Main sights in Makarska
Makarska is a place of several sights, historical buildings, and churches. Don’t forget to visit the Saint Peter church from the 14th century and the old Franciscan church of Madonna. The Saint Mark Cathedral is on the northern side of the city’s main square. They started building it in 1700 in baroque style with a semicircular apse. Another baroque church is the church of Saint Philip Neri built-in 1758. It’s in the middle of the gulf right on the seashore. On the right side of the altar, there’s the grave of Stjepan Blašković bishop, who started building it. Tomislav Kršnjavi is the sculptor behind the well-known sculpture of St. Peter here.
Another sight is the botanical garden above Kotišina district in 350-500 in height. With an area of 16, 5 hectares, it’s the home of about 300 Mediterranean and upland species of plants in a natural environment. In certain parts of the garden, you can see exotic plants, farming plants, and herbs as well. On the seashore, there’s an imposing palace from the late renaissance era of the 19th century, the palace of the Kacic-Peko family, which rather looks like a fortress to the modern eyes.
Weather of Makarska
The Mediterranean climate of the region offers a lot of sunshine, dry and hot summers and mild, rainy winters.
Rent a boat Makarska
One of the most beautiful ports in Dalmatia is Makarska. The harbour built from stones withstands the northern and southern winds. This old construction remained thanks to the Peter and Osejava Peninsulas, which surround and protects the city from bad weather. The Ferry Port Makarska is the biggest port between the rivers Omiš-Cetina and Neretva. You can see numerous boats, and yachts along with Makarska’s port, as well as sailboats. Naturally, boat rental is available. Thanks to the centricity of the port, it’s inevitable for sailors and those who come by boats to anchor here and enjoy the city, or the opportunities of the local beaches for a day.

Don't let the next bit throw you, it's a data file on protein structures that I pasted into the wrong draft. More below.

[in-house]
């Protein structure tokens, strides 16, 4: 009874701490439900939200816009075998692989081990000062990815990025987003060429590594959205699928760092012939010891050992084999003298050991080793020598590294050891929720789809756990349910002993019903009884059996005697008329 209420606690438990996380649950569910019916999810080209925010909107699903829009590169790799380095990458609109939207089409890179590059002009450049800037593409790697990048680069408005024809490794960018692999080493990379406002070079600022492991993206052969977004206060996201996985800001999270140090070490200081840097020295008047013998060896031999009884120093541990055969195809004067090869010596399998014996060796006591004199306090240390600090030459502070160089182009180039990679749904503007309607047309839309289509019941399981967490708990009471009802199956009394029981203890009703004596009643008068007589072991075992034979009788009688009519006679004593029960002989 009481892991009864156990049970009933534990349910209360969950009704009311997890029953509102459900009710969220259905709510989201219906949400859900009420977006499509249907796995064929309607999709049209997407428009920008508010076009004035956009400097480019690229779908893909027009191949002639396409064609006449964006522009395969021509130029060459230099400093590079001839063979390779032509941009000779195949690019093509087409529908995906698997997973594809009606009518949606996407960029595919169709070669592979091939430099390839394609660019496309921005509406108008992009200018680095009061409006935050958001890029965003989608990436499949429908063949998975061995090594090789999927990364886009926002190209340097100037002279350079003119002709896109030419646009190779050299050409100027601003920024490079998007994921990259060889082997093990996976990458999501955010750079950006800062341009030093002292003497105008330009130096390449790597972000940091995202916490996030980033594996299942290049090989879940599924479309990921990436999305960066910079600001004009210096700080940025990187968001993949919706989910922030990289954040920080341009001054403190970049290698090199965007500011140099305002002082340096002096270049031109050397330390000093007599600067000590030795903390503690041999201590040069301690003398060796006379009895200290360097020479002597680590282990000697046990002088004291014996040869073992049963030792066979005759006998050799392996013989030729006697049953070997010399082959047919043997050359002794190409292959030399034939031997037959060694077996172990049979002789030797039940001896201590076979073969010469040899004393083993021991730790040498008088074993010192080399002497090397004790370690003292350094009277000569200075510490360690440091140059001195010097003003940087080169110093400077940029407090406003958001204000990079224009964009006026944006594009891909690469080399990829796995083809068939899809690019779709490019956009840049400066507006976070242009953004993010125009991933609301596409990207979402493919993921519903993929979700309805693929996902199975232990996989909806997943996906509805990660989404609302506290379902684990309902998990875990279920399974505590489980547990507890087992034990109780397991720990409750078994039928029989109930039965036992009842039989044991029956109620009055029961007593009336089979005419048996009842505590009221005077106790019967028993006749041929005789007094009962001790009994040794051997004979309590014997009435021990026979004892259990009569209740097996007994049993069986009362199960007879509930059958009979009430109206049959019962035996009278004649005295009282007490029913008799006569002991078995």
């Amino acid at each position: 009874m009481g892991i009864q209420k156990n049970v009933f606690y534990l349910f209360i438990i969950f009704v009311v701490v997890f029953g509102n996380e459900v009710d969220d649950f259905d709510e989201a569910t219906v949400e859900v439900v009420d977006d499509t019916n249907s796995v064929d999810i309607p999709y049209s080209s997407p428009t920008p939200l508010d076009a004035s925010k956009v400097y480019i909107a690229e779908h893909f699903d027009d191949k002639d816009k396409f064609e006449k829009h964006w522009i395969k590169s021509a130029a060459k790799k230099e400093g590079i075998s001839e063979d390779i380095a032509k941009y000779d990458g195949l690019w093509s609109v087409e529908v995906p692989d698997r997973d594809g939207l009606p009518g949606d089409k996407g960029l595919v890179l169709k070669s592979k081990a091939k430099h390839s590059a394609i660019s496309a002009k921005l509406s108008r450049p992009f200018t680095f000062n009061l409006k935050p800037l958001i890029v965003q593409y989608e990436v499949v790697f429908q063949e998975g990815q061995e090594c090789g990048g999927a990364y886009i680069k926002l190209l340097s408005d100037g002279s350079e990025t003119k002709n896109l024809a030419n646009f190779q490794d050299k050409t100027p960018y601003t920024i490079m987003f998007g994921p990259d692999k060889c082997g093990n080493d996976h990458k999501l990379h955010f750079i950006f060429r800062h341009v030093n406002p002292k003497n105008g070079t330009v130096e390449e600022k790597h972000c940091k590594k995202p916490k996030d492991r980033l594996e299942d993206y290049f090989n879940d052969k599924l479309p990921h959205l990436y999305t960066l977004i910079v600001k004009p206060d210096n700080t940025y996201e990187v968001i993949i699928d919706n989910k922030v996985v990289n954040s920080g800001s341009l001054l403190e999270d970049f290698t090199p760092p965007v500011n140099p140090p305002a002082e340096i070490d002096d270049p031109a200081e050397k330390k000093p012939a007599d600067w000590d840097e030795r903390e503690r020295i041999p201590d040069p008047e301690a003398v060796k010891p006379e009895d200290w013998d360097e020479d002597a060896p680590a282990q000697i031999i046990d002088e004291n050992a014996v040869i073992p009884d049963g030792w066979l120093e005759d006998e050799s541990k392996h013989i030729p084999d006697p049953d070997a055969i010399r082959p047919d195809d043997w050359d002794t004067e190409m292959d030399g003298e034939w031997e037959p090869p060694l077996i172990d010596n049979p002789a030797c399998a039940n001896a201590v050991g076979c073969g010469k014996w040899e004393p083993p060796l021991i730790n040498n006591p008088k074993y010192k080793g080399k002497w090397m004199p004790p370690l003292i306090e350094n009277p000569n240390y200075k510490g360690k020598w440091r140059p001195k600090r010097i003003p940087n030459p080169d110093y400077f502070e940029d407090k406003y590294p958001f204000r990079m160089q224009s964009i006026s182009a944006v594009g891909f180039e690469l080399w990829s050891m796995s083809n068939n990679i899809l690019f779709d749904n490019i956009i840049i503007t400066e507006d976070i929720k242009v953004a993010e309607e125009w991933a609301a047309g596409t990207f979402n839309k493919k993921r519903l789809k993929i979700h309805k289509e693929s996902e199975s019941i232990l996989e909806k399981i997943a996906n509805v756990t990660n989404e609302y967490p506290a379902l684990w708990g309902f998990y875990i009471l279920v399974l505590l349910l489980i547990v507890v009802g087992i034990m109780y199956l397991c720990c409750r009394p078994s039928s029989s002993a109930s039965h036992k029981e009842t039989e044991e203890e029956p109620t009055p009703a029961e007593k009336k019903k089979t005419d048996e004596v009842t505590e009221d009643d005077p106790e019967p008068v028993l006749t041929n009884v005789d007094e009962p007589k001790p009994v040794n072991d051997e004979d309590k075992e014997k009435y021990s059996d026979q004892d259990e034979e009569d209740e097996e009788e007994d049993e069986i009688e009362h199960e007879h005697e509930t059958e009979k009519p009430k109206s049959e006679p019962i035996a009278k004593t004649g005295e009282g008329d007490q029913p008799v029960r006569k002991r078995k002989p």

In olden times this port was the primary source for keeping contact with other cities, while it also served as an important trading point, especially at the time of the Osman and Venetian occupation. The port has started modernizing the pier on Osejava Peninsula in February of 2013. Therefore, now the port itself is better sheltered from the weather and can host more boats. If you’d also become a sea explorer for a while,
Makarska and its vicinity is a great choice. Besides several boat and yacht rental opportunities, there are other ways to enjoy the sea. On the beach, you can choose among many active and passive pastimes. The lovers of history can easily fall in love with the cultural side of this charming city. All of this makes Makarska an equally ideal destination for young couples, elders, and families too. Find yacht routes in Dalmatia or choose another yacht charter in Dalmatia.
The climate diagrams are based on 30 years of hourly weather model simulations. They give good indications of typical climate patterns and expected conditions (temperature, precipitation, sunshine, and wind). The “mean daily maximum” (solid red line) shows the maximum temperature of an average day for every month for Makarska. Likewise, the “mean daily minimum” (solid blue line) shows the average minimum temperature.
The wind rose for Makarska shows how many hours per year the wind blows from the indicated direction. The diagram for Makarska shows the days per month, during which the wind reaches a certain speed.
Rent a boat in Makarska, and cruise around Makarska
Day 1. Makarska – Podgora 9.46 km (5.88 mi), Day 2. Podgora – Drvenik 16.72 km (10.39 mi), Day 3. Drvenik – Gradac 10.04 km (6.24 mi), Day 4. Gradac – Ploče 12.63 km (7.85 mi), Day 5. Ploče – Trpanj (Pelješac Peninsula) 14.51 km (9.01 mi), Day 6. Trpanj (Pelješac Peninsula) – Sućuraj (Hvar Island) 14.80 km (9.19 mi), Day 7. Sućuraj (Hvar-island) – Sumartin (Brač-island) – Makarska 45.53 km (28.29 mi).
Day 1. Makarska – Omiš 31.86 km (19.80 mi), Day 2. Omiš – Kaštel Gomilica 29.28 km (18.20 mi), Day 3. Kastel Gomilica – Stari Grad (Hvar Island) 46.91 km (29.15 mi), Day 4. Stari Grad (Hvar Island) – Vis (Vis Island) 40.14 km (24.94 mi), Day 5. Vis (Vis Island) – Vela Luka (Korčula Island) 44.90 km (27.90 mi), Day 6. Vela Luka (Korčula Island) – Sucuraj (Hvar Island) 57.24 km (35.57 mi), Day 7. Sucuraj (Hvar Island) – Sumartin (Brač Island) – Makarska 46.94 km (29.17 mi).